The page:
JUVENILE king penguins may huddle together not for warmth, but to get a good night’s sleep. The penguins appear to be able to conserve energy when they need to by allowing their body temperature to drop.
Yves Handrich of the University of Strasbourg, France, and his colleagues inserted temperature sensors into several organs in 10 chicks in the Crozet Islands of the Southern Indian Ocean, then let them go about their daily lives for about seven months. They found that parts of their bodies dropped by up to 15.7 Â°C when they were inactive, local temperatures fell or when fed cold meals.
The ability to survive despite large drops in body temperature – known as heterothermy – probably helps the penguins live through long winters. “Reducing body temperature even by one degree provides a considerable saving in energy expenditure,” says penguin physiologist Lewis Halsey of Roehampton University in the UK.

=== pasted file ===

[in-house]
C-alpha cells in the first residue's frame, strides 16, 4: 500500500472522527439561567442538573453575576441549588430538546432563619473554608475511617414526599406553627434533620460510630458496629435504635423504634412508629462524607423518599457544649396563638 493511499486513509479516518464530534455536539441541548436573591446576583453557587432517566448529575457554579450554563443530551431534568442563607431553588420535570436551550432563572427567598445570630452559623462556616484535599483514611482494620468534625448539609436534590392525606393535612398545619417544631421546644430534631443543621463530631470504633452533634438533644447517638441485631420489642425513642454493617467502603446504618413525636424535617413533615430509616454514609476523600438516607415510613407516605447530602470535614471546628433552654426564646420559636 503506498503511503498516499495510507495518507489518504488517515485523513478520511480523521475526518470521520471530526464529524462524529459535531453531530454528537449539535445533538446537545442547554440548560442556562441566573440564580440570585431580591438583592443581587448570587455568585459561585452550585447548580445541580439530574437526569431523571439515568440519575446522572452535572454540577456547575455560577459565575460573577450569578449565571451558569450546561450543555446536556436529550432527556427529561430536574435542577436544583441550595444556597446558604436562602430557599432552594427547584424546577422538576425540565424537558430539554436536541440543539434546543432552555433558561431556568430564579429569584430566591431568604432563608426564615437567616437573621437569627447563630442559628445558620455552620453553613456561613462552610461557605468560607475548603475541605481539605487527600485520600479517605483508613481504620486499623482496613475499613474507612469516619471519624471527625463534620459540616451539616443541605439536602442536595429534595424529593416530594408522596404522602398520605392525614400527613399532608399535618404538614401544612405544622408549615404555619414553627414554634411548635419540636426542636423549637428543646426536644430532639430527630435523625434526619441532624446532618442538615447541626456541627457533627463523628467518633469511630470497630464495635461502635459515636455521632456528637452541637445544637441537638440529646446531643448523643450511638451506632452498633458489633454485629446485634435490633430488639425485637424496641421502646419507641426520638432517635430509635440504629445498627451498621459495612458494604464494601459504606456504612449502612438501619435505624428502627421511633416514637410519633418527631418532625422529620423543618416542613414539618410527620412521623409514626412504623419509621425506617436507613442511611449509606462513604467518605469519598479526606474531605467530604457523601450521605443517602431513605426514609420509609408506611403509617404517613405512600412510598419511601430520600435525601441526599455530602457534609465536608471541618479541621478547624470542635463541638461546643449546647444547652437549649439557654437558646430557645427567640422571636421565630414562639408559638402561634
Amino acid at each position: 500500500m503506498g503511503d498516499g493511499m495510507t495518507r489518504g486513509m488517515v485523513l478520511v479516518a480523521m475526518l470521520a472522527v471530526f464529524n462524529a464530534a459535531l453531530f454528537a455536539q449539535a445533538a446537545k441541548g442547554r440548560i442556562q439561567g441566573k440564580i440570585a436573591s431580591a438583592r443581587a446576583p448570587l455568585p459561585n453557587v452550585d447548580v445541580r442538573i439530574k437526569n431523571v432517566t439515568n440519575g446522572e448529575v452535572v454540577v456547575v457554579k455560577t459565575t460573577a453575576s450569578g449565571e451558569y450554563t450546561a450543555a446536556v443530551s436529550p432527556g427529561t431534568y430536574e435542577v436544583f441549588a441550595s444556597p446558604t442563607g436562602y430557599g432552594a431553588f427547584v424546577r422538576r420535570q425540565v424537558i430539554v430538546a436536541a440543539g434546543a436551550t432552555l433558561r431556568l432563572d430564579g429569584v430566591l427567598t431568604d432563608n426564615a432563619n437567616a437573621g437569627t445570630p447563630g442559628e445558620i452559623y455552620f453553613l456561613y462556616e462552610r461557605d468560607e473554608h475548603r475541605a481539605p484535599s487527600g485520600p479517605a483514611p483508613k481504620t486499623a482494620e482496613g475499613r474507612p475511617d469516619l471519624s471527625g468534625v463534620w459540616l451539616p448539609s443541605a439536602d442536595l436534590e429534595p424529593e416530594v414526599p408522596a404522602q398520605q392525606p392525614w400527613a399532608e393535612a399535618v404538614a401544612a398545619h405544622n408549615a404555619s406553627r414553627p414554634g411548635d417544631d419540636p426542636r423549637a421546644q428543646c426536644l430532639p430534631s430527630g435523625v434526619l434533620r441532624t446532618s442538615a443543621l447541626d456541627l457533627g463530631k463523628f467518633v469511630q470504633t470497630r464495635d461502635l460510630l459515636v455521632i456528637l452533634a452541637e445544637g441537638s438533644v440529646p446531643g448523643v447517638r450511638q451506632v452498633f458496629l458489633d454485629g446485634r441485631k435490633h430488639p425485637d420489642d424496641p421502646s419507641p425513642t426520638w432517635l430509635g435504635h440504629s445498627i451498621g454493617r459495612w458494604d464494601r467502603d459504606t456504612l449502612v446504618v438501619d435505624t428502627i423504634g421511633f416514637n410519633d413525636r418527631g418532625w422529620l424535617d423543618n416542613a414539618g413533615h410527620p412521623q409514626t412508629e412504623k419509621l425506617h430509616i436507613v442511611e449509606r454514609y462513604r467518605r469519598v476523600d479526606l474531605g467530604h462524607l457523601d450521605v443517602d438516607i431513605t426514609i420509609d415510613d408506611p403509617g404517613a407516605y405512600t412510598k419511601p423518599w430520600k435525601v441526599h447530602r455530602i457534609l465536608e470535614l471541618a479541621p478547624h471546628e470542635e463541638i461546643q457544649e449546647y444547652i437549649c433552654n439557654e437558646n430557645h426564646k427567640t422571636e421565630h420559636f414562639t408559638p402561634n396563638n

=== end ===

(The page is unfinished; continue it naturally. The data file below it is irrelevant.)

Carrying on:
Small mammals and birds can allow their body temperature to drop in this way, but it has never been seen in an animal this large. Until now, the largest known heterotherm was the buzzard, weighing up to 800 grams. Coming in at up to 10 kilograms, the king penguin chicks are enormous by comparison.
The huddles may help juveniles rest undisturbed and escape predators, says Handrich.